Molybdenite (MoS2) is the principal ore of molybdenum (Mo) which spurred much debate among early metallurgists. Some confused the very soft, silvery grey mineral with the similarly soft mineral, graphite. Others insisted it was lead ore and named it molybdos, meaning lead-like. Not until 1778 did the Swedish chemist extraordinaire, Karl Scheele, identify molybdenum as a new element.
Molybdenite is generally found within igneous rocks such as granites, particularly where they have intruded and reacted with sedimentary rocks. It is typically associated with other sulphide minerals, notably copper. About 60% of the world's molybdenum output is a byproduct of copper mining.
Main Uses. Molybdenum is remarkably versatile. It can withstand extreme heat with little expansion or softening, yet it is soft enough to scratch with a fingernail. It has high thermal conductivity, but its density is about half that of tungsten.
Such versatility gives molybdenum a major role in many industrial applications. As a metal alloy, 'moly' boosts toughness and heat resistance in steel, and adds hardening ability and corrosion resistance to cast iron. Molybdenum alloys remain strong at high temperatures—a critical factor in the aeronautical, electrical, industrial motor and nuclear manufacturing industries.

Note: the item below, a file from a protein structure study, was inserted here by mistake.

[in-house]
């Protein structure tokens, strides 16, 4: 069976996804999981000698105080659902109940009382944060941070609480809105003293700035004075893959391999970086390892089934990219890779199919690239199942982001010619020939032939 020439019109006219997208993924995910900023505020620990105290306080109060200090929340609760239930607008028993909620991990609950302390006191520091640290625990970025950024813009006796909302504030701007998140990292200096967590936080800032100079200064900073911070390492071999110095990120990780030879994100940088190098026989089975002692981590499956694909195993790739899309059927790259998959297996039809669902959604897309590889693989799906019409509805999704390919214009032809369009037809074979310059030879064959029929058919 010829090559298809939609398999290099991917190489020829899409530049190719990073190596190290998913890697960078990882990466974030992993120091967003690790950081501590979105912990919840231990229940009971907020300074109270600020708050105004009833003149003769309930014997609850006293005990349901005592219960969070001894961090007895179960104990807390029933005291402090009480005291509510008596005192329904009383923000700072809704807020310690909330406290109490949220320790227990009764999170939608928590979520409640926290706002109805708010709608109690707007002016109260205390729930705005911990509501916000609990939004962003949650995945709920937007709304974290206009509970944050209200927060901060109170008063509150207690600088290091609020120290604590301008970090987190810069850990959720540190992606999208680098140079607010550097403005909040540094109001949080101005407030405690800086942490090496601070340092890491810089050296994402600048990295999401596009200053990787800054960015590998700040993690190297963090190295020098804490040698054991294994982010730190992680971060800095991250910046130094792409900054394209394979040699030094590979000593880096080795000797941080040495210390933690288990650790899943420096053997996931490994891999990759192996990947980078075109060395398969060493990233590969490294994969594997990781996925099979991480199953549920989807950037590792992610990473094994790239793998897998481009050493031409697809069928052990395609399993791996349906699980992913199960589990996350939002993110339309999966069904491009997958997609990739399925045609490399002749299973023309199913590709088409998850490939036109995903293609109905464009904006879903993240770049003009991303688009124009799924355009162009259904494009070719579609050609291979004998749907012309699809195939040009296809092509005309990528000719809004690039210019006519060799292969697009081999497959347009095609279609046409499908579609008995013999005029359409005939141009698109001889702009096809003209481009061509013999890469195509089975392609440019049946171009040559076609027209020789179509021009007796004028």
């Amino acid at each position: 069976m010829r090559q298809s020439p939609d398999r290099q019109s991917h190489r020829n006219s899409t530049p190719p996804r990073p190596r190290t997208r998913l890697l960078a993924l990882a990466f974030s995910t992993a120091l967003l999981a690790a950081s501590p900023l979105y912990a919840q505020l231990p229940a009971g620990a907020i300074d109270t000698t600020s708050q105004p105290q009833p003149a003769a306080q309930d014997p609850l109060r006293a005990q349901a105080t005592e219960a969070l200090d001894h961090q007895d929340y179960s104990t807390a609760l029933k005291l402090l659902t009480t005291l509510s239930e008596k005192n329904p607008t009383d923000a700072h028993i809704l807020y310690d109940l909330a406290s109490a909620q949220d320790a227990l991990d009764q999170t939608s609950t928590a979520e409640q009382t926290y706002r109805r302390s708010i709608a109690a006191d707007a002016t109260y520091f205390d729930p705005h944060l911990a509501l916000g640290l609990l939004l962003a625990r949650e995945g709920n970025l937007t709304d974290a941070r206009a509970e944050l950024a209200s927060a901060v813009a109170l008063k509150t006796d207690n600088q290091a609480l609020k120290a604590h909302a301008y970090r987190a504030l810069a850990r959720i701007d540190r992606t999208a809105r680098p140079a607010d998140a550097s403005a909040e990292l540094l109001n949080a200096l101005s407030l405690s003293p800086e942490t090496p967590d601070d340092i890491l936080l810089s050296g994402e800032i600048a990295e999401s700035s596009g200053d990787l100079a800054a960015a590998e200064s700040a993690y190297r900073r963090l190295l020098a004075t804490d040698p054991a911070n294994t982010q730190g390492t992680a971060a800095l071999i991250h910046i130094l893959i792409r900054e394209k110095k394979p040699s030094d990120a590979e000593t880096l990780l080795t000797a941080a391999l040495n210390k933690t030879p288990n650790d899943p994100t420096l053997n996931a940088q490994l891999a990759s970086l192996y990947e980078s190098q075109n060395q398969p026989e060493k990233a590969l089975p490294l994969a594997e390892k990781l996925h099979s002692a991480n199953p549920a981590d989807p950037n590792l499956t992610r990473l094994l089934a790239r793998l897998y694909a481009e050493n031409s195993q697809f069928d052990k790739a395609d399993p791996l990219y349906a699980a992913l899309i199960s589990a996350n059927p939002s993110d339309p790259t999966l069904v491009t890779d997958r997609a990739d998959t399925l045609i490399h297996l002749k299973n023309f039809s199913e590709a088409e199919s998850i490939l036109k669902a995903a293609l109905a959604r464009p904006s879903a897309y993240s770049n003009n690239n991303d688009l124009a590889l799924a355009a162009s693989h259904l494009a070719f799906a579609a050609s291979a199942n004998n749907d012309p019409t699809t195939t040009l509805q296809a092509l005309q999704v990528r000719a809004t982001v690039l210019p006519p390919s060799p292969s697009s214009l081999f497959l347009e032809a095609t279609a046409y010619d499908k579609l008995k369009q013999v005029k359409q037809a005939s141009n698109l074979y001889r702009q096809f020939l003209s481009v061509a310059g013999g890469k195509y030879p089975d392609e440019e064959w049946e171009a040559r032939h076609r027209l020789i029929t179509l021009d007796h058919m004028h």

The low density of molybdenum enables it to replace tungsten in lightweight steels. As well, the slippery molecular structure of molybdenite (molybdenum atoms tightly layered between loosely bonded sulphur atoms) makes 'moly' a prized industrial lubricant.
Outlook. The largest global consumer of molybdenum is the metal alloys market. Molybdenite is abundant worldwide, due to its presence in many copper mines. However, when low metal prices force copper output to decline, molybdenum availability can be reduced.
The following links give further information on molybdenum uses, production, technological advances and market data.
Mineral Commodity Summary (2010): Molybdenum by United States Geological Survey.
Minerals Information (2010): Molybdenum by United States Geological Survey.
Molybdenum by D.E. Polyak in 2008 Minerals Yearbook, USGS, 13 p.
International Molybdenum Association. Offers comprehensive information on the uses, history, chemistry, metallurgy, markets and global production of molybdenum.